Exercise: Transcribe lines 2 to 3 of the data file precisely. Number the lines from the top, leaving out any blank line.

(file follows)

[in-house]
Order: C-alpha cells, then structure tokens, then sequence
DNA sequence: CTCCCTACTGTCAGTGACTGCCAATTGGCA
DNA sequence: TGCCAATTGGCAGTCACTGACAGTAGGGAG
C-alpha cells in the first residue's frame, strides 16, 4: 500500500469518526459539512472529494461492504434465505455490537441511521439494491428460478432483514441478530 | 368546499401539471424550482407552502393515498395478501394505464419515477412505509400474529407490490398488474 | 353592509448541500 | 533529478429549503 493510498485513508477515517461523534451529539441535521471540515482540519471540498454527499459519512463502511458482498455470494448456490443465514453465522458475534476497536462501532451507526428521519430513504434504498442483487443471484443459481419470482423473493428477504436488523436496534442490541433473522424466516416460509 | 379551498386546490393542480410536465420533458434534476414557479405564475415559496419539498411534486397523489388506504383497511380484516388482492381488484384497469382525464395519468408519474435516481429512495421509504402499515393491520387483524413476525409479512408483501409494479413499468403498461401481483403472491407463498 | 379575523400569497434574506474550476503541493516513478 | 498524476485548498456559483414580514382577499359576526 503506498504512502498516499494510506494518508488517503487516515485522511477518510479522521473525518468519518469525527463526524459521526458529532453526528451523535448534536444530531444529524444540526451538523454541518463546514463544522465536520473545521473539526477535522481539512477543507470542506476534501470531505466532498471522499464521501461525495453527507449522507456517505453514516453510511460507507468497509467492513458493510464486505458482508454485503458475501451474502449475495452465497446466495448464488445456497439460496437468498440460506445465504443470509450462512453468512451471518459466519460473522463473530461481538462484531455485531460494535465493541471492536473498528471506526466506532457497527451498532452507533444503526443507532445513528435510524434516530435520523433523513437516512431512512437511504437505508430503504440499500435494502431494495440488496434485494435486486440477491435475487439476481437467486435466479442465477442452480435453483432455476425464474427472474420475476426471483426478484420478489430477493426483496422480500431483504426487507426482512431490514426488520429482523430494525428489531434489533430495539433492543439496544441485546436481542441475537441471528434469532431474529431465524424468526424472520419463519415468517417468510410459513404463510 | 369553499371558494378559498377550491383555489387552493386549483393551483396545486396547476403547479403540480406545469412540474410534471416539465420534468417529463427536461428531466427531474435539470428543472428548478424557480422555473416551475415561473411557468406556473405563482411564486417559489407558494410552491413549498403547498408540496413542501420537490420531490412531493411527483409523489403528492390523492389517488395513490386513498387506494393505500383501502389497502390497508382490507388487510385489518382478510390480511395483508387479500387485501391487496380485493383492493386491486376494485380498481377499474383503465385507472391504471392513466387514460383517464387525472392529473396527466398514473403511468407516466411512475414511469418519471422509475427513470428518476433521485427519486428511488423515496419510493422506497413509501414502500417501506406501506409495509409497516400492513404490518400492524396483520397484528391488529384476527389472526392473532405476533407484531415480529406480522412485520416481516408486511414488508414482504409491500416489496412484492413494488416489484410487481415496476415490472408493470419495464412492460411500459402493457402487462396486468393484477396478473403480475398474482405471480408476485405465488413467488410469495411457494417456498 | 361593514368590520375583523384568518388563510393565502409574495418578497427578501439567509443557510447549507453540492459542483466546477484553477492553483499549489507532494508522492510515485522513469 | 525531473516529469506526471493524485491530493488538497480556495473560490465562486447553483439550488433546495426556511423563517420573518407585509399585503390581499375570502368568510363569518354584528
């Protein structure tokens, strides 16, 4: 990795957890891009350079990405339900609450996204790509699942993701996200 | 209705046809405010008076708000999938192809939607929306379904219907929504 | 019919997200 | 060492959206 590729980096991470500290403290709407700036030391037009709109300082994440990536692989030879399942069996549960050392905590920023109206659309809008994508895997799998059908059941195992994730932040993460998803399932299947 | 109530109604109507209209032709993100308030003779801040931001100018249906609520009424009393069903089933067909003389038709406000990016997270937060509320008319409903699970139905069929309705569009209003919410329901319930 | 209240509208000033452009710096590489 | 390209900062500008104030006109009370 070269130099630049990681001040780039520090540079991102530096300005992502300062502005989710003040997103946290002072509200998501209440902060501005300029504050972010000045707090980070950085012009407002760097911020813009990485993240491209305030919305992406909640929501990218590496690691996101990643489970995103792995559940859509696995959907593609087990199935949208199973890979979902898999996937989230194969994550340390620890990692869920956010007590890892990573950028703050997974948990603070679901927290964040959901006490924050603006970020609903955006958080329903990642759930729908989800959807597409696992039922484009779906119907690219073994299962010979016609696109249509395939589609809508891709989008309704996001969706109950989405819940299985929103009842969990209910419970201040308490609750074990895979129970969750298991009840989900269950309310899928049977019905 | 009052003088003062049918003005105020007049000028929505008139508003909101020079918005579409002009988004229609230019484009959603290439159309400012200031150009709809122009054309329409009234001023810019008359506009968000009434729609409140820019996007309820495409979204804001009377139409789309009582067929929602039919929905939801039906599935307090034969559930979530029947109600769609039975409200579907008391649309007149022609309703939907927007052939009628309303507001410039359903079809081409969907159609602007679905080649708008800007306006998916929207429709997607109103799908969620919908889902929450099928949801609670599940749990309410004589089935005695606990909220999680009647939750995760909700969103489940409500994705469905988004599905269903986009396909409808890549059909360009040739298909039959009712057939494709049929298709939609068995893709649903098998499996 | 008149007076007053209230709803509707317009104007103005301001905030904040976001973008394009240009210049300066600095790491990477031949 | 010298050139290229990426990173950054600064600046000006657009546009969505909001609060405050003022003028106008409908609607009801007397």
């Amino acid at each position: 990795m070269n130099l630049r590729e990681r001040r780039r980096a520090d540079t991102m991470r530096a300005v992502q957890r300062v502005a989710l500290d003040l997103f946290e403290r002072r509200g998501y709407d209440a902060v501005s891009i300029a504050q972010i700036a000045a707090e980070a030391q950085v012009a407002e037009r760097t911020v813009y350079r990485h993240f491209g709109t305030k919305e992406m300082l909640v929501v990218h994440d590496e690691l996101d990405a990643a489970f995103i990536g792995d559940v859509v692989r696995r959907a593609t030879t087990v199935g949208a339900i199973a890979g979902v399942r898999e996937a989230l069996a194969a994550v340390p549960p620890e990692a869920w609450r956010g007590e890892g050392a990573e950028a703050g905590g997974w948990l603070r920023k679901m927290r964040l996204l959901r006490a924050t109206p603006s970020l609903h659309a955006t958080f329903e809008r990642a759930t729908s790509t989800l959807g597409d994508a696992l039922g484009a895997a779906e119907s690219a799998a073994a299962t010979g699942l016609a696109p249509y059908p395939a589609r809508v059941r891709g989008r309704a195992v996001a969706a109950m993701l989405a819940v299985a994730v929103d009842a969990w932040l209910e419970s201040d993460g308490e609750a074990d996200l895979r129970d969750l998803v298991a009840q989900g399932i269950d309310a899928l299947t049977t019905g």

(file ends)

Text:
Order: C-alpha cells, then structure tokens, then sequence
DNA sequence: CTCCCTACTGTCAGTGACTGCCAATTGGCA